Hello and welcome to your daily ChargeSmart blog! Today, we will be looking at a new wave of electric ferries that will hit shores soon. Electric vehicles have made huge strides in recent years with electric cars becoming more feasible along with electric bikes being launched. There’s even an electric racing series and soon there will be an electric rally racing series as well! So, what’s next for EVs you may ask? The answer to that question as it turns out is in the form of electric ferries.
Above: A diesel ferry
Earlier this month, news broke that the world's second largest ferry operator was making the switch from diesel to battery power. Washington State Ferries in the U.S say that their ferries consume as much fuel as a midsized airline. That's quite a revelation! The company’s public information officer said that the move would not only reduce cost but also pollution that’s caused by their current fleet. The company currently uses almost 20 million gallons of fuel per year across their current fleet of ferries which is about 75 million litres of diesel per year! That’s quite an eye opener. In their defence though, the ferries carry around 25 million people per-year but we don’t really want to defend diesels here because let’s face it, they are going extinct. I’m sure you don’t want us to mention the dieselgate scandal again. Anyway, it doesn’t really seem that Washington State Ferries are too keen to defend their diesels either. Because of the fact that they are the state’s biggest diesel polluter. That’s not a title that any company would want to have and so Washington State Ferries is keen to lose it.
The government owned ferry operator is one of the bodies spearheading the EV revolution in the area. The state governor recently passed legislation that would force companies to make the switch to electric zero emission vehicles. However, Washington State Ferries maintain that they are not switching to EVs just because the governor told them to do so.
The benefits of electric ferries
There are quite a few benefits to having electric ferries. For starters, the boats are much much quieter. So you don’t have to worry about losing hearing temporarily while the massive diesel engine of the boat bellows and takes the boat out of the harbour. This is true especially if you’re on a car ferry, those things are pretty bloody noisy. Then there’s the other benefit of not having exhaust fumes blown in your face. Even if you care little for the environment, the taxpayer will benefit from not having to pay for the diesel to fill those diesel guzzling ferries up. Something that will save millions of dollars every year for the taxpayer. The company has already been looking into switching from diesel to liquid natural gasses from around 2012 but they felt that the technology wasn’t ready to be used in ferries just yet. However, the massive improvements in battery technology because of cars ironically has meant that electric ferries are an idea that is now seriously being considered. Taking into account all of that, the PR officer said that their customers would be using electric ferries in the next few years.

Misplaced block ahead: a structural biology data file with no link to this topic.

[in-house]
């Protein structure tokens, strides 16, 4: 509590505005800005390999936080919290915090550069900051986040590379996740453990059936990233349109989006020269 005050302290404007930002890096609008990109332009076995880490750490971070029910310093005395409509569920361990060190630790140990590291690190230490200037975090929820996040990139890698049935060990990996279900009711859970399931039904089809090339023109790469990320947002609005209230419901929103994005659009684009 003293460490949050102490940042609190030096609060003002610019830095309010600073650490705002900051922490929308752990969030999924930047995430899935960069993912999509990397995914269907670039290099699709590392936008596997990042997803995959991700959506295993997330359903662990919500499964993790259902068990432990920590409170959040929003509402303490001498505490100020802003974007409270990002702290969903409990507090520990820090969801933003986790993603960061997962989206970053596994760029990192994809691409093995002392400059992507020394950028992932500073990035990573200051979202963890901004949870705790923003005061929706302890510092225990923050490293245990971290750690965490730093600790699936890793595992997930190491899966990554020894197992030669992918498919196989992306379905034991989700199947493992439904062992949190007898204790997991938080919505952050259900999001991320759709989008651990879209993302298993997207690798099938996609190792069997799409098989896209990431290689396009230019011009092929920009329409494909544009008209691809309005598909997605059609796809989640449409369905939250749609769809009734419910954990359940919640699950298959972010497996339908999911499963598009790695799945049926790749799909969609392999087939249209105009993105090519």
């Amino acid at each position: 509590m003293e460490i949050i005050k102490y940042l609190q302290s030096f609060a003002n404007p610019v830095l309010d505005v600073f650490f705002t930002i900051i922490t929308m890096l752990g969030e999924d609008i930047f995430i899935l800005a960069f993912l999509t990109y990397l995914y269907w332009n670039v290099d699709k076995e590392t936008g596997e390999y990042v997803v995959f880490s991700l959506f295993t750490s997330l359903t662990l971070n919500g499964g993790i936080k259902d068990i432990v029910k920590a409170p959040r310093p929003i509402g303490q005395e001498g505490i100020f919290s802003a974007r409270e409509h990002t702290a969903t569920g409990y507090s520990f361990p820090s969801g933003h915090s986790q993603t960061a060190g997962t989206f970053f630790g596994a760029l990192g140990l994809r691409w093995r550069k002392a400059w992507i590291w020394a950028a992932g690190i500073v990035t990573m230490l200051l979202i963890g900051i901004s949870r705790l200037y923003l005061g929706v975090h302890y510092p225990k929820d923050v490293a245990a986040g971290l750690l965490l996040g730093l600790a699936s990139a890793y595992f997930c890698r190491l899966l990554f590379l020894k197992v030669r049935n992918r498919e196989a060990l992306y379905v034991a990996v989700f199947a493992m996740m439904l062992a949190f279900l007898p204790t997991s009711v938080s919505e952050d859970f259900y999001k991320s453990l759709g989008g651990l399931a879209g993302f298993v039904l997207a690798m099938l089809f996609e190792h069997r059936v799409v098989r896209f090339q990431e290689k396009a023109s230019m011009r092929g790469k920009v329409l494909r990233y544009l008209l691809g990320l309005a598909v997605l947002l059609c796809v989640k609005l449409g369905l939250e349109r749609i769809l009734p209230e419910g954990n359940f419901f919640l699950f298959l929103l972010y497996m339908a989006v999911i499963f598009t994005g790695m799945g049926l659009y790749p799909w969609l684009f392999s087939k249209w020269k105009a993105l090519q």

The issues with making the switch
There are some issues with electrifying ferries though, the biggest barrier would be the time that’s needed to upgrade the infrastructure to make EV ferries commonplace. Sizable charging stations need to be installed and electricity supply agreement need to be drawn up because charging ferries isn’t like charging cars, there’s a whole lot more electricity involved in the former. There’s another dilemma where Washington State Ferries runs a route across Puget Sound, covering a distance of more than 1600 kilometres. A journey that will require a ferry packed with cells, possibly reducing the carrying capacity. The company however maintains an optimistic view on the future of their electric ferries and the plan is to phase out the worst polluting ferries which consume more than 19 million litres of fuel every year! Each ferry has four diesel engines on board and the new project will involve removing two of those engines and replacing them with battery systems supplies by Siemens, a German multinational.
The electrification revolution
The Jumbo Mark 2 ships which are the largest in the fleet will be the first to undergo electrification. The company forecasts that by switching just 3 of these large ferries to electric will be the equivalent of removing 10,000 diesel cars off the road! Just take a second to wrap your head around that figure. Washington State Ferries isn’t the first to investigate alternative fuels for ferries with British Columbia Ferry Services switching to liquid natural gas a few years ago. They too are also seriously considering electrification of ferries currently. Earlier this year, a Danish company launched the world’s largest all electric ferry. It’s called Ellen and can carry 200 people plus 30 cars between a stretch of land in Denmark which is a brilliant step forward for electric public transport. The U.K government also passed legislation that all new ships ordered for service from 2025 onwards would have to be equipped with zero emission technology. In other words, EV ferries will probably be floating around on European waterways by the end of the next decade.
Maybe one day we will be taking a trip over to Waiheke Island on a ferry that doesn't emit any smoke or make any noise!